the 9th ANnual Student film competition
MIDDLE SCHOOL WINNERS
1ST PLACE: Crashing Waves, Kendra Leigh D. Osias, 8th Grade, Philippine Science High School -Eastern Visayas Campus, Philippines
2ND PLACE: Turtle Crisis, Chanya Veeranopparat, Punwa Weerapakkaroon, Tattiya Saipetch, 8th and 9th Grade, Pathomtham Homeschool, Bangkok, Thailand
3RD PLACE: Our Ocean, Audrey Cheng, Noel Ayala, Avery Nordenfelt, Ally Flegel, Alayna Woodruff-Milner, 6th Grade, The Hamlin School, San Francisco, CA
MIDDLE SCHOOL FINALISTS
Land Sea Pollution, Dakota Peebler, US, 8th grade, Indy Matiu, New Zealand, 9th grade, Jerrett Martin, Palau, 10th grade, Braelyne David, Palau, 8th grade, Blake Melairei, Palau, 11th grade, Kalaiang Ongino, Palau, 9th grade, Rakaunui Te Puni, New Zealand, 12th grade, Heirs to Our Oceans, USA
Mangrove Forest, Titus Saipetch, Paporn Phloi-montri, Supitcha Weerawong, Pathomtham Homeschool, Bankok, Thailand
HIGH SCHOOL WINNERS
1ST PLACE: Why Seagoers Hate the Color Purple, Kaden Anderson, 10th Grade, El Molino High School, Forestville, CA
2ND PLACE: Plastic Sea, Gabby Goss, 9th Grade, Bishop O' Dowd High School, Oakland, CA
3RD PLACE: A Piece of Heaven on Earth, Jesslyn Tristan, Febby Valencia, and Jeanette Eileen, 11th grade, Santa Laurensia Senior High School, Tangerang Selatan, Indonesia
HIGH SCHOOL FINALISTS
A Drop of the Ocean, An Le, 11th Grade, UWC ISAK, Japan
Bring Back the Blue, Yunyi Wang and Wending Yu, 12th Grade, SuOn International Academy, Toronto, Canada
Joining Hands 2018, Molly Nichols and Kaitlin Miller, 10th Grade, Stockbridge High School, Stockbridge, MI
Kyklos, Justin Lee, Joshua Kim, Noah Pak, Mattia Cocchi, Jaydon Han, Noah Johansson, Sherly Prince, Tyson Park, 11th Grade, Yongsan International School of Seoul, South Korea
Our Hope: The Next Generation of Ocean Conservationists, Jaeyoung Kang, 11th Grade, Orange Lutheran High School, Orange, CA
The Ennore of Today, Abirami Subramanian & Arjun Subramanian, 10th grade, Homeschool, Bainbridge Island, WA
The Future of Sharks, Georgia Lingerfelt, 11th Grade, Alpharetta High School, Alpharetta, GA
The IOFF's International Student Film Competition (SFC) gives middle school and high school students from around the world a chance to demonstrate their filmmaking skills and tell their ocean stories. The top three winners in each category of middle school and high school competeD for cash prizes!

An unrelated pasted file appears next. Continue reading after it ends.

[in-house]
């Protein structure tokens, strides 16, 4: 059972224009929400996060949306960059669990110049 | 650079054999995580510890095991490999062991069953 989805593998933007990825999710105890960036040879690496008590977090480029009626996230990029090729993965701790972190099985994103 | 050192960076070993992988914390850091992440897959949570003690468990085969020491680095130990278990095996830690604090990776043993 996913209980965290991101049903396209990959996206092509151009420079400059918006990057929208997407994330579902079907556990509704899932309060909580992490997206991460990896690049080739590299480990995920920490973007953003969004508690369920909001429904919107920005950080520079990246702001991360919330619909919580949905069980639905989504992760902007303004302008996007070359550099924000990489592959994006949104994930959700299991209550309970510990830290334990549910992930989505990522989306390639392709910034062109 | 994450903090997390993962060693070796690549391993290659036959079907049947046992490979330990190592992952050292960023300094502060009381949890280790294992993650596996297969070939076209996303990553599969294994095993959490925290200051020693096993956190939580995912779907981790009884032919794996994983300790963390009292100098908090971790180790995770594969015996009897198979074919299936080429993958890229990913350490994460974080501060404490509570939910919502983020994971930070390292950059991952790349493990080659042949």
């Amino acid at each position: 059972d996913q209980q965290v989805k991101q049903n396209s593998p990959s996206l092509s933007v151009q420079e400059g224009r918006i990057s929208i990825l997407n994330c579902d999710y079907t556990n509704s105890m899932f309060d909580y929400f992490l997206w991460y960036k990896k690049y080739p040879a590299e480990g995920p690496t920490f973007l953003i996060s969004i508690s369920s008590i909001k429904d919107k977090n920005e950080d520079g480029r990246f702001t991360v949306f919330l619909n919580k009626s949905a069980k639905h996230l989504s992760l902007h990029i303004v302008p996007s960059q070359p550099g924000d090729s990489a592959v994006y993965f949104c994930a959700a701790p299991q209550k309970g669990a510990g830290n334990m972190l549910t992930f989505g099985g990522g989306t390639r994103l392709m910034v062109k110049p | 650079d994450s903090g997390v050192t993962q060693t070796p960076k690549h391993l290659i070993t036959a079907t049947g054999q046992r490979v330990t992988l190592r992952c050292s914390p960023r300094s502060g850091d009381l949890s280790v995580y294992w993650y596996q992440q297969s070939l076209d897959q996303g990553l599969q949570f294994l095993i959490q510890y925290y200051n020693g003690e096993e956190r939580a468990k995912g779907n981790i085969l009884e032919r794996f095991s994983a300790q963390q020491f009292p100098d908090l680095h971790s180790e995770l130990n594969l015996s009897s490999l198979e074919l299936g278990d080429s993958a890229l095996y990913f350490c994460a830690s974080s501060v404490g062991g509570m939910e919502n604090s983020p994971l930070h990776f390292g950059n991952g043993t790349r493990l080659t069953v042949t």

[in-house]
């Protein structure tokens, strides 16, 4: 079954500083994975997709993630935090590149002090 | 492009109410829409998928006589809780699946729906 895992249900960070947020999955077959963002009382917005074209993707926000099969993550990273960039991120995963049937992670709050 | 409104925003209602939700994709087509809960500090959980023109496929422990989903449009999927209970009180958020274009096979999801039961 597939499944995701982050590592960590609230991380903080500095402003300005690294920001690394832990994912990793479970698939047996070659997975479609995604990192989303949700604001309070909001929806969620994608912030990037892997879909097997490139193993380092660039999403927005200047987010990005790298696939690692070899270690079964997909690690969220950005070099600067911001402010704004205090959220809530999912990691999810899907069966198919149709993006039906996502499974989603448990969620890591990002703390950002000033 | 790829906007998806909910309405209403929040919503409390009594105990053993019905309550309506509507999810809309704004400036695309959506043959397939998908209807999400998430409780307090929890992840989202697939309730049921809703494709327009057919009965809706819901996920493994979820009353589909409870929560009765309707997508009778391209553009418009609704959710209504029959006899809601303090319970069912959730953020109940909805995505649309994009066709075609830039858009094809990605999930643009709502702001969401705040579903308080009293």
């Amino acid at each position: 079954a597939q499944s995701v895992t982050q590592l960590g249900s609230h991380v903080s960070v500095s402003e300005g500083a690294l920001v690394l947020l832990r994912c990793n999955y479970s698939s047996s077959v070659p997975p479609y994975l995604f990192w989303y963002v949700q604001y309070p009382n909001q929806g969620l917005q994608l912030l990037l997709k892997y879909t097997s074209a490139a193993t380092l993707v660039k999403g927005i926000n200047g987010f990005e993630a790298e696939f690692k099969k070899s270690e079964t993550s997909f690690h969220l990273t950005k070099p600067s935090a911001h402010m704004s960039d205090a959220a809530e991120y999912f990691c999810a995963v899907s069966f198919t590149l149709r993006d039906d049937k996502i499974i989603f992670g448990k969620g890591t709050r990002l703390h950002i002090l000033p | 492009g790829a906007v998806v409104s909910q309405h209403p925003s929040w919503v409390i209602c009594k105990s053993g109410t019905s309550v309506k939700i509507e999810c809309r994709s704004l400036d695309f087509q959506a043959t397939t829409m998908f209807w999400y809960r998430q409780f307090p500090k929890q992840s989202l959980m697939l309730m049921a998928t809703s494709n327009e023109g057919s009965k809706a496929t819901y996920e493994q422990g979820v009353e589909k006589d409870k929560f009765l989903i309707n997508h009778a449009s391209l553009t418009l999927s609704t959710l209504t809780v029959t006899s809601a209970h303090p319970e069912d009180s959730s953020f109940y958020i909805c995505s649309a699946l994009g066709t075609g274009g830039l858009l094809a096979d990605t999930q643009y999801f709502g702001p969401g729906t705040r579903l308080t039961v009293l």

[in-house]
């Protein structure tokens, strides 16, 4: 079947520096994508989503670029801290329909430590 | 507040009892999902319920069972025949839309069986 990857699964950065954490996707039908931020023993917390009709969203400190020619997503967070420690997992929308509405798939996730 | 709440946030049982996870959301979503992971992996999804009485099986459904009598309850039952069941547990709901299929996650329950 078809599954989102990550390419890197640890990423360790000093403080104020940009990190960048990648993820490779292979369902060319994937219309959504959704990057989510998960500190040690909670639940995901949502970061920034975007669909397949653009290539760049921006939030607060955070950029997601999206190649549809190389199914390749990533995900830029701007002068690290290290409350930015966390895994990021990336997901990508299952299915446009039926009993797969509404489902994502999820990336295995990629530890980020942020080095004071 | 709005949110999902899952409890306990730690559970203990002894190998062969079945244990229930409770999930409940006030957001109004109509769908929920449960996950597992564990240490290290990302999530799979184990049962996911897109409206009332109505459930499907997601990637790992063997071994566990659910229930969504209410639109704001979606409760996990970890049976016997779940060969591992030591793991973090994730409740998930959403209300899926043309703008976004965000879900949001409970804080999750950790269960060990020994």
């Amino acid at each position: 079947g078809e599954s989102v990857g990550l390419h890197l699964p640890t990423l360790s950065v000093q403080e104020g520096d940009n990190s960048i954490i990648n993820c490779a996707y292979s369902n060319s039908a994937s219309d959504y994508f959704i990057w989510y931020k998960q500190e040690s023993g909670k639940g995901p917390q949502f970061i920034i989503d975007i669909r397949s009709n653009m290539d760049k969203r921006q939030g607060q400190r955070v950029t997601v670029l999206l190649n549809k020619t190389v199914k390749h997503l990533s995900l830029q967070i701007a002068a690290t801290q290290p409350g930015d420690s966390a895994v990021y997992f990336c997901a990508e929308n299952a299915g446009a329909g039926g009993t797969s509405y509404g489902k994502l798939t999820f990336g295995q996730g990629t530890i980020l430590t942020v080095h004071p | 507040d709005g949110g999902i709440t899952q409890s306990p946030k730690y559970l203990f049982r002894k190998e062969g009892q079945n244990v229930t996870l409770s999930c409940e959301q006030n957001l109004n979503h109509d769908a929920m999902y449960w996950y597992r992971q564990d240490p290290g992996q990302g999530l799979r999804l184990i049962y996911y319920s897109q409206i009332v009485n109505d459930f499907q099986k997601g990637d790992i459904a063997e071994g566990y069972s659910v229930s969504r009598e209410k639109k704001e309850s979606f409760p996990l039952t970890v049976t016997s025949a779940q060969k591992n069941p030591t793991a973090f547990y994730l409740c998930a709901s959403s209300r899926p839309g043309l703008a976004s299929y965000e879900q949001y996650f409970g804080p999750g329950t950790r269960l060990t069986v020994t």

The SFC is a free program that screened the top student films during the festival at a free program on Sunday, March 10, 2019.
The rules are easy and straightforward:
All films must be about the ocean
All films must be less than 5 minutes in length
Films must be made entirely by an individual student or a group of students
In order to help you submit your film, here are three ways in which we would like to help. Please read all three documents before submitting your film.
2019 Information Sheet - Information, rules and deadlines for submitting a film.
2019 Scoring Rubric - A reference sheet for the point system used in ranking each film based on technical qualities and content.
Resources - Need help finding footage for your film? Looking for ocean ideas for your film? Click on Resources to find some helpful links.
Rules & Eligibility
The SFC is open to middle school and high school students (grades 6 through 12) from around the world. Films must be five minutes or less in duration, and touch upon some subject matter regarding the ocean. Open to middle school and high school students around the world, the SFC is a way for students to tell their stories about the ocean and explore the exciting world of filmmaking.
Films must be five minutes or less, and touch upon at least one of these ocean-related topics:
National Marine Sanctuaries
Ocean conservation issues including climate change, pollution, overfishing, marine debris
Winning films will be chosen on the basis of creativity and the ability to tell a story that leaves the audience better informed about or moved by the ocean.
JUDGING AND PRIZES
All submissions will be judged by an elite jury of professional filmmakers and ocean conservationists. The three top winners in each category — middle school and high school — will be eligible to win cash prizes up to $500. The top finalists in each category will have their films presented on the big screen during the SFC Program on Sunday during the film festival.
The winners are announced on stage at the end of the program. It's free to attend!
Find resources, photos and footage, and tips for making your film: download the SFC Film Resources guide.
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If you have any questions about the SFC, please email Jennifer Gamurot, SFC Coordinator, at firstname.lastname@example.org.